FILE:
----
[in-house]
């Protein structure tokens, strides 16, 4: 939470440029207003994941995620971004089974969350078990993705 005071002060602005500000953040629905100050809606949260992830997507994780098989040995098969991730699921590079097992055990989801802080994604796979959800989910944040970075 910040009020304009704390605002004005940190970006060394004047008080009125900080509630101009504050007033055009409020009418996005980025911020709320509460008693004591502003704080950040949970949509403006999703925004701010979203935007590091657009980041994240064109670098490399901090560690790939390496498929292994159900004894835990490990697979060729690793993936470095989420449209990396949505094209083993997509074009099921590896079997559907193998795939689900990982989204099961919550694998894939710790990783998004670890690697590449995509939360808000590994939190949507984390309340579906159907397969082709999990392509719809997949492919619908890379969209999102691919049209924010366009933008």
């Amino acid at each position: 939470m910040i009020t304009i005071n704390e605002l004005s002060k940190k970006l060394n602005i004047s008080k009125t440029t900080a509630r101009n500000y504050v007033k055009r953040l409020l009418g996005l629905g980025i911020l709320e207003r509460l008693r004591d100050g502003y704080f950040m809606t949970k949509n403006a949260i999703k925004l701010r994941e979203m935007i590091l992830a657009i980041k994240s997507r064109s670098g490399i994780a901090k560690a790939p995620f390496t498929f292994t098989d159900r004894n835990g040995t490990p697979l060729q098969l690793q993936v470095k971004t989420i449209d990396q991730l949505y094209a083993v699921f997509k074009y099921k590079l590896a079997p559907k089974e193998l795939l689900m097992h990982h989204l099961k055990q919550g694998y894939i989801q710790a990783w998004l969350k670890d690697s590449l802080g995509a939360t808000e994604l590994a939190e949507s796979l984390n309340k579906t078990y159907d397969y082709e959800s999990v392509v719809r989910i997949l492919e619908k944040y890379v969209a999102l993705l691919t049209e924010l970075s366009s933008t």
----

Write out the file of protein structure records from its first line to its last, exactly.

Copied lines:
[in-house]
């Protein structure tokens, strides 16, 4: 939470440029207003994941995620971004089974969350078990993705 005071002060602005500000953040629905100050809606949260992830997507994780098989040995098969991730699921590079097992055990989801802080994604796979959800989910944040970075 910040009020304009704390605002004005940190970006060394004047008080009125900080509630101009504050007033055009409020009418996005980025911020709320509460008693004591502003704080950040949970949509403006999703925004701010979203935007590091657009980041994240064109670098490399901090560690790939390496498929292994159900004894835990490990697979060729690793993936470095989420449209990396949505094209083993997509074009099921590896079997559907193998795939689900990982989204099961919550694998894939710790990783998004670890690697590449995509939360808000590994939190949507984390309340579906159907397969082709999990392509719809997949492919619908890379969209999102691919049209924010366009933008």
């Amino acid at each position: 939470m910040i009020t304009i005071n704390e605002l004005s002060k940190k970006l060394n602005i004047s008080k009125t440029t900080a509630r101009n500000y504050v007033k055009r953040l409020l009418g996005l629905g980025i911020l709320e207003r509460l008693r004591d100050g502003y704080f950040m809606t949970k949509n403006a949260i999703k925004l701010r994941e979203m935007i590091l992830a657009i980041k994240s997507r064109s670098g490399i994780a901090k560690a790939p995620f390496t498929f292994t098989d159900r004894n835990g040995t490990p697979l060729q098969l690793q993936v470095k971004t989420i449209d990396q991730l949505y094209a083993v699921f997509k074009y099921k590079l590896a079997p559907k089974e193998l795939l689900m097992h990982h989204l099961k055990q919550g694998y894939i989801q710790a990783w998004l969350k670890d690697s590449l802080g995509a939360t808000e994604l590994a939190e949507s796979l984390n309340k579906t078990y159907d397969y082709e959800s999990v392509v719809r989910i997949l492919e619908k944040y890379v969209a999102l993705l691919t049209e924010l970075s366009s933008t």